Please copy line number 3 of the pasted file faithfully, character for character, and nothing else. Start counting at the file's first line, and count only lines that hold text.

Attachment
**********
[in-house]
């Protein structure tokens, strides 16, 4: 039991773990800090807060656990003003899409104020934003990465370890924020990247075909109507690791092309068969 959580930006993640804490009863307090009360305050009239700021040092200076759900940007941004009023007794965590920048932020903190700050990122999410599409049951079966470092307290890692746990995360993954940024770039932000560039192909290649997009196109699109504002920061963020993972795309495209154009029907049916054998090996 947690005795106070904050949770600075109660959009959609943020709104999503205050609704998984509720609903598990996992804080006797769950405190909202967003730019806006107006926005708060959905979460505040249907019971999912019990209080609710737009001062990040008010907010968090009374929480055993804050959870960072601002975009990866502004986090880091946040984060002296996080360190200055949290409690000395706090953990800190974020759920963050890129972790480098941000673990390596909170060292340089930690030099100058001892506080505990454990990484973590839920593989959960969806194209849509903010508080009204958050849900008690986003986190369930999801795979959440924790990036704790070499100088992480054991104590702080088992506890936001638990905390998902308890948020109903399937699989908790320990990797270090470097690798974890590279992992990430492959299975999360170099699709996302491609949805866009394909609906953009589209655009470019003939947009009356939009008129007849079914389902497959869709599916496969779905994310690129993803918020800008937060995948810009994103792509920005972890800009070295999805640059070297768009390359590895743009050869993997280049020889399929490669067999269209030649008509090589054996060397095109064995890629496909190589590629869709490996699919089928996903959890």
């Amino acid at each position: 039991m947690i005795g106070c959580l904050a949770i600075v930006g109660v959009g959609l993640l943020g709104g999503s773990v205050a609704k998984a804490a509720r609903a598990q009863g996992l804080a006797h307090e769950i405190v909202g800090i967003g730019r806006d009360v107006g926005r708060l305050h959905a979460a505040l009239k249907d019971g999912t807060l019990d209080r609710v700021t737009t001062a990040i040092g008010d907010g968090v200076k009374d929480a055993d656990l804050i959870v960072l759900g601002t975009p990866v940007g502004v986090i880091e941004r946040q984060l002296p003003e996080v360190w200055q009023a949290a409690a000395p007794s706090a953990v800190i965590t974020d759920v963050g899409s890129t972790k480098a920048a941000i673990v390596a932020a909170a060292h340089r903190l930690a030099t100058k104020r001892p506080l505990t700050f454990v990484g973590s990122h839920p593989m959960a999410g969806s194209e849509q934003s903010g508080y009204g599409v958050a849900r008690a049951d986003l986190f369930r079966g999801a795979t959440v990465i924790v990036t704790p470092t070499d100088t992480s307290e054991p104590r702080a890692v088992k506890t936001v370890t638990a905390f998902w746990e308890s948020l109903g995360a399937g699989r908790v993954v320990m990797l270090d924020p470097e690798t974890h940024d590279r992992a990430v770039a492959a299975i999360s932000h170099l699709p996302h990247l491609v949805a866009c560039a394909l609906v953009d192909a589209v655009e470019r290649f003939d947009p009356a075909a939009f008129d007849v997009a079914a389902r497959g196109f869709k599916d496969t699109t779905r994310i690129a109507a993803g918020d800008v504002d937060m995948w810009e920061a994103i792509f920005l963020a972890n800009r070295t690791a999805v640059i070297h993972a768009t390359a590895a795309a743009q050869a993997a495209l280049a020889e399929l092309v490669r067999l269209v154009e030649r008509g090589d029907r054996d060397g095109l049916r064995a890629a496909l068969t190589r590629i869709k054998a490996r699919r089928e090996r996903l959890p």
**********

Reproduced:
């Amino acid at each position: 039991m947690i005795g106070c959580l904050a949770i600075v930006g109660v959009g959609l993640l943020g709104g999503s773990v205050a609704k998984a804490a509720r609903a598990q009863g996992l804080a006797h307090e769950i405190v909202g800090i967003g730019r806006d009360v107006g926005r708060l305050h959905a979460a505040l009239k249907d019971g999912t807060l019990d209080r609710v700021t737009t001062a990040i040092g008010d907010g968090v200076k009374d929480a055993d656990l804050i959870v960072l759900g601002t975009p990866v940007g502004v986090i880091e941004r946040q984060l002296p003003e996080v360190w200055q009023a949290a409690a000395p007794s706090a953990v800190i965590t974020d759920v963050g899409s890129t972790k480098a920048a941000i673990v390596a932020a909170a060292h340089r903190l930690a030099t100058k104020r001892p506080l505990t700050f454990v990484g973590s990122h839920p593989m959960a999410g969806s194209e849509q934003s903010g508080y009204g599409v958050a849900r008690a049951d986003l986190f369930r079966g999801a795979t959440v990465i924790v990036t704790p470092t070499d100088t992480s307290e054991p104590r702080a890692v088992k506890t936001v370890t638990a905390f998902w746990e308890s948020l109903g995360a399937g699989r908790v993954v320990m990797l270090d924020p470097e690798t974890h940024d590279r992992a990430v770039a492959a299975i999360s932000h170099l699709p996302h990247l491609v949805a866009c560039a394909l609906v953009d192909a589209v655009e470019r290649f003939d947009p009356a075909a939009f008129d007849v997009a079914a389902r497959g196109f869709k599916d496969t699109t779905r994310i690129a109507a993803g918020d800008v504002d937060m995948w810009e920061a994103i792509f920005l963020a972890n800009r070295t690791a999805v640059i070297h993972a768009t390359a590895a795309a743009q050869a993997a495209l280049a020889e399929l092309v490669r067999l269209v154009e030649r008509g090589d029907r054996d060397g095109l049916r064995a890629a496909l068969t190589r590629i869709k054998a490996r699919r089928e090996r996903l959890p």